Stéphane Hessel of France has been awarded the UNESCO/Bilbao Prize for the Promotion of a Culture of Human Rights after he was selected by an international jury that considered 36 separate nominations.
The jury cited “the life-long commitment and extraordinary contribution of Stéphane Hessel to the promotion of a culture of human rights, justice and dignity,” according to a press release issued today in Paris by UNESCO.
Born in 1917, Mr. Hessel served with the French Resistance during World War II before he was arrested by the Gestapo and sent to concentration camps. He escaped while he was being transferred to another camp.
After the war ended, Mr. Hessel helped draft the UDHR in 1948 and also held a number of important French diplomatic posts, including at UN Headquarters in New York.
Later he created the Association for Training of African and Malagasy Workers (AFTAM) in France, served on the French Higher Council for Integration and held posts with the French National Consultative Commission on Human Rights and the French Higher Council for International Cooperation.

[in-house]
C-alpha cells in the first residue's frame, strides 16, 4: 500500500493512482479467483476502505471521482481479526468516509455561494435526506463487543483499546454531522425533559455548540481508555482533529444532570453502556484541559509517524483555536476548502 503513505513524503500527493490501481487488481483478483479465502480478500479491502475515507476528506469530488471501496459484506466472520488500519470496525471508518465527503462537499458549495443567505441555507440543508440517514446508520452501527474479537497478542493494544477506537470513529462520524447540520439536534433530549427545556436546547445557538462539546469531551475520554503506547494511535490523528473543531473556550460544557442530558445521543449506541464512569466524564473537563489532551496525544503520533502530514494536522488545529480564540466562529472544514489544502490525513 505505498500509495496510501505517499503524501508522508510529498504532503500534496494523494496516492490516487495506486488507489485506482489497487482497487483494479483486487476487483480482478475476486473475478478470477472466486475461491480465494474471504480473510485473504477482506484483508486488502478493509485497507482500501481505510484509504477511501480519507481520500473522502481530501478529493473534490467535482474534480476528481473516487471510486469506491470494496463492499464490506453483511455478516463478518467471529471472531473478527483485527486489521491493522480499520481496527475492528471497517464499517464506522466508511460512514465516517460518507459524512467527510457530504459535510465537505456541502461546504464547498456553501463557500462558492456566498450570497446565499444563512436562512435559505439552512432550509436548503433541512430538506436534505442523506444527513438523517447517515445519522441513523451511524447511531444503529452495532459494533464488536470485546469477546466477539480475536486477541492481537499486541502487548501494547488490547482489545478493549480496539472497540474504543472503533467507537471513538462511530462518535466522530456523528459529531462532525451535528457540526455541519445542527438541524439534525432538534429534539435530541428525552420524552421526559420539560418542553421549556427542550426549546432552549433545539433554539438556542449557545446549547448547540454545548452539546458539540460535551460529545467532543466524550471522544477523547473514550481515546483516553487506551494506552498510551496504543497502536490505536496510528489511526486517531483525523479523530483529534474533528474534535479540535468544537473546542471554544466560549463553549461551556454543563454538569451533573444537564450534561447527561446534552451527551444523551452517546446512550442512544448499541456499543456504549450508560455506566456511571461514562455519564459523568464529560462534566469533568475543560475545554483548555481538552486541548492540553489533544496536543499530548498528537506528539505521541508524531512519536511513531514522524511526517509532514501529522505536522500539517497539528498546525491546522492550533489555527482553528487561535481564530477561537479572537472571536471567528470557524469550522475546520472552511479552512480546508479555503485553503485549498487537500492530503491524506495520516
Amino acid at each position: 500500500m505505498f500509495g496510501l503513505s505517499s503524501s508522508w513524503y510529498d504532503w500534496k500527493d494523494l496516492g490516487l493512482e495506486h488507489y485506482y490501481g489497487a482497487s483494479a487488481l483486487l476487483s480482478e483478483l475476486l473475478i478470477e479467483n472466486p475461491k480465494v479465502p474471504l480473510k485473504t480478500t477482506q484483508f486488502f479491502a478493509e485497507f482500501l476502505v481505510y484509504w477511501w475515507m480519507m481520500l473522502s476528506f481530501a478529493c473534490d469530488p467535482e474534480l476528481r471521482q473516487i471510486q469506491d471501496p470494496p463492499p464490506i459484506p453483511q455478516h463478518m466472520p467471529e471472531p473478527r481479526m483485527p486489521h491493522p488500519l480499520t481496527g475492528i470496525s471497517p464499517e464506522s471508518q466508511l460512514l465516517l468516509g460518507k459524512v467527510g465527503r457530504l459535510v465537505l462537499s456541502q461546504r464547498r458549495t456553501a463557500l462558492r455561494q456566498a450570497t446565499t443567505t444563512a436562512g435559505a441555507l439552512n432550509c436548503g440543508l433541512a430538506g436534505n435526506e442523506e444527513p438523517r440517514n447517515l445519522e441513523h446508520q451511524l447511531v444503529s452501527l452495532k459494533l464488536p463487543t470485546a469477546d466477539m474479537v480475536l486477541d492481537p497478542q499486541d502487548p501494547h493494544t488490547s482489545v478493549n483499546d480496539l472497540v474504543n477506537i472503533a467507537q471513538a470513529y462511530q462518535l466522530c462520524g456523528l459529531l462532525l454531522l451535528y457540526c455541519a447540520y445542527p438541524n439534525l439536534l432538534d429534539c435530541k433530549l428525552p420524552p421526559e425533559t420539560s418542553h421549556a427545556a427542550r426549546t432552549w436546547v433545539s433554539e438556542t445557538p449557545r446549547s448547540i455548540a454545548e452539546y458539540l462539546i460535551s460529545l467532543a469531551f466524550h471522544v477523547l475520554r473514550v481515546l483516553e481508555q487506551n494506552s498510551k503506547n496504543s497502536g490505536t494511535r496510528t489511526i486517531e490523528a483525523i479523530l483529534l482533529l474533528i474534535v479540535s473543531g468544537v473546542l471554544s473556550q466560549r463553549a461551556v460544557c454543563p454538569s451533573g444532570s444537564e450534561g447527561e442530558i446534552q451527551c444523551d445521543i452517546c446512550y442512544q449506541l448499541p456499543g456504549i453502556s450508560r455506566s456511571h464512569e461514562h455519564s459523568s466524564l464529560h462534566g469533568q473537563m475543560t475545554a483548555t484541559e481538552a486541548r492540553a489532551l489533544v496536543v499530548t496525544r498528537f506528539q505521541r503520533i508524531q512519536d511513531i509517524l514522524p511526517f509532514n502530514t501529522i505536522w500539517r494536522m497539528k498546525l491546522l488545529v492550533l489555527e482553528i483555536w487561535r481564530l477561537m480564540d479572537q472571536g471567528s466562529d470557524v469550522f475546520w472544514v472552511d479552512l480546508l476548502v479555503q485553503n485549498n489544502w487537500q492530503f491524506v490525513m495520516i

His work continued beyond the regular retirement age. In 1996, at almost 80 years of age, he acted as a mediator during the occupation of a Parisian church by illegal immigrants.
Mr. Hessel will receive $25,000 and a certificate when the award is presented to him at UNESCO’s Paris headquarters on 10 December, the anniversary of the adoption of the UDHR.
The UNESCO/Bilbao Prize is given out every two years and is funded by a donation from the city of Bilbao (part of the Autonomous Community of the Basque Country, Spain). It succeeds the UNESCO Prize for Human Rights Education that was set up 30 years ago.
This year the jury gave an honourable mention to the international movement known as ATD Fourth World. Founded in 1957 by Father Joseph Wresinki, it has branches in 30 countries around the globe and works to support the most disadvantaged and socially excluded members of society. Its work includes assisting the poorest of the poor with administrative paperwork and developing pilot projects to give everyone access to basic rights.